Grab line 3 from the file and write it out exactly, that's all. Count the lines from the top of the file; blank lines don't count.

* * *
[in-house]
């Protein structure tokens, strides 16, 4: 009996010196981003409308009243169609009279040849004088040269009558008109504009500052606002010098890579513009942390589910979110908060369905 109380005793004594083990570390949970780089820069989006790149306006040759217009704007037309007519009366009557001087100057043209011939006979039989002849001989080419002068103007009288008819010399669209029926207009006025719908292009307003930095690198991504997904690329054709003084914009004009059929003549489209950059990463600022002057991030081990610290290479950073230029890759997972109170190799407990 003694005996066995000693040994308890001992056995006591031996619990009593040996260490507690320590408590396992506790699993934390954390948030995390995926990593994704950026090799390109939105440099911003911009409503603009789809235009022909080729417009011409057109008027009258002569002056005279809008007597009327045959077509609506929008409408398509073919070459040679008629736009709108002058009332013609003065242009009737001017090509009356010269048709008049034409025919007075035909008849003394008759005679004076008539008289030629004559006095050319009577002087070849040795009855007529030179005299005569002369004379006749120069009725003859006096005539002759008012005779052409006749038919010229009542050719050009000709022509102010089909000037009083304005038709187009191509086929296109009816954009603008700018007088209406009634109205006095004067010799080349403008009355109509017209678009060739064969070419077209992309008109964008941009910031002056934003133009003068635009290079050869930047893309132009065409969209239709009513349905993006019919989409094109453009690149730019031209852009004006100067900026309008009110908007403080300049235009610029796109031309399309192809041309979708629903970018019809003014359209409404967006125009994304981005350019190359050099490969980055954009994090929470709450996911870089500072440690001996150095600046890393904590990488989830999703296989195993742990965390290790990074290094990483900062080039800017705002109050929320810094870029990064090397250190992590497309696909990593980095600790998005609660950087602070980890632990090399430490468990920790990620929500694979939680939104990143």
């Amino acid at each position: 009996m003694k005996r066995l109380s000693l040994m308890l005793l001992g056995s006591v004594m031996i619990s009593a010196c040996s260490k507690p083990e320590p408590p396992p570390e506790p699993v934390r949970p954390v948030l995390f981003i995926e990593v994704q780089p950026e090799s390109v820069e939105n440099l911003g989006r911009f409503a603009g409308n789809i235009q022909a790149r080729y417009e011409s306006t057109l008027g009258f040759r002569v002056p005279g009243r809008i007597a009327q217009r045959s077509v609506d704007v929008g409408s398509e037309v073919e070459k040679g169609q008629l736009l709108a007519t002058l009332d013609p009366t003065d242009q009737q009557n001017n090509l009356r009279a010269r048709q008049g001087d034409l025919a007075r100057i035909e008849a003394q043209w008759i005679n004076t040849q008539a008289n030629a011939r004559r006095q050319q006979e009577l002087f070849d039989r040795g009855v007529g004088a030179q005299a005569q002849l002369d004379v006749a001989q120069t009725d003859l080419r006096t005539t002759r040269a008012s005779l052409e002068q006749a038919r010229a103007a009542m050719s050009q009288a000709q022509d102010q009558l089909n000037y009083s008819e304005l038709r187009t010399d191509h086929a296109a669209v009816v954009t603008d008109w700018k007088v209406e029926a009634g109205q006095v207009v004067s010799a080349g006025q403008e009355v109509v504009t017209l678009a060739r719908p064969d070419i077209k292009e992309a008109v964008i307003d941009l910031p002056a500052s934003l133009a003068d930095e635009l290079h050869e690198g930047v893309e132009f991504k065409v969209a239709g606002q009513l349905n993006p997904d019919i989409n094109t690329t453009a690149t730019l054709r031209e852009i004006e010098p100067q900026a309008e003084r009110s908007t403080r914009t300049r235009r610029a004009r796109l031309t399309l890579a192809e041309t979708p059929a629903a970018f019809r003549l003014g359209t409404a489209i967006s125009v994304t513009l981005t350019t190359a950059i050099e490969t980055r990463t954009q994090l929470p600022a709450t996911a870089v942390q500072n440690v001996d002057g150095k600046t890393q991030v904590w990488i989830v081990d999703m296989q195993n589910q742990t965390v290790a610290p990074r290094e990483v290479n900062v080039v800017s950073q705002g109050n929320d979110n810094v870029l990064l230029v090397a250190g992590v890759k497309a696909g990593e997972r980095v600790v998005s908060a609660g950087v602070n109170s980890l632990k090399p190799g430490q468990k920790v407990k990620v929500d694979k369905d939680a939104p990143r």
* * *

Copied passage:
């Amino acid at each position: 009996m003694k005996r066995l109380s000693l040994m308890l005793l001992g056995s006591v004594m031996i619990s009593a010196c040996s260490k507690p083990e320590p408590p396992p570390e506790p699993v934390r949970p954390v948030l995390f981003i995926e990593v994704q780089p950026e090799s390109v820069e939105n440099l911003g989006r911009f409503a603009g409308n789809i235009q022909a790149r080729y417009e011409s306006t057109l008027g009258f040759r002569v002056p005279g009243r809008i007597a009327q217009r045959s077509v609506d704007v929008g409408s398509e037309v073919e070459k040679g169609q008629l736009l709108a007519t002058l009332d013609p009366t003065d242009q009737q009557n001017n090509l009356r009279a010269r048709q008049g001087d034409l025919a007075r100057i035909e008849a003394q043209w008759i005679n004076t040849q008539a008289n030629a011939r004559r006095q050319q006979e009577l002087f070849d039989r040795g009855v007529g004088a030179q005299a005569q002849l002369d004379v006749a001989q120069t009725d003859l080419r006096t005539t002759r040269a008012s005779l052409e002068q006749a038919r010229a103007a009542m050719s050009q009288a000709q022509d102010q009558l089909n000037y009083s008819e304005l038709r187009t010399d191509h086929a296109a669209v009816v954009t603008d008109w700018k007088v209406e029926a009634g109205q006095v207009v004067s010799a080349g006025q403008e009355v109509v504009t017209l678009a060739r719908p064969d070419i077209k292009e992309a008109v964008i307003d941009l910031p002056a500052s934003l133009a003068d930095e635009l290079h050869e690198g930047v893309e132009f991504k065409v969209a239709g606002q009513l349905n993006p997904d019919i989409n094109t690329t453009a690149t730019l054709r031209e852009i004006e010098p100067q900026a309008e003084r009110s908007t403080r914009t300049r235009r610029a004009r796109l031309t399309l890579a192809e041309t979708p059929a629903a970018f019809r003549l003014g359209t409404a489209i967006s125009v994304t513009l981005t350019t190359a950059i050099e490969t980055r990463t954009q994090l929470p600022a709450t996911a870089v942390q500072n440690v001996d002057g150095k600046t890393q991030v904590w990488i989830v081990d999703m296989q195993n589910q742990t965390v290790a610290p990074r290094e990483v290479n900062v080039v800017s950073q705002g109050n929320d979110n810094v870029l990064l230029v090397a250190g992590v890759k497309a696909g990593e997972r980095v600790v998005s908060a609660g950087v602070n109170s980890l632990k090399p190799g430490q468990k920790v407990k990620v929500d694979k369905d939680a939104p990143r």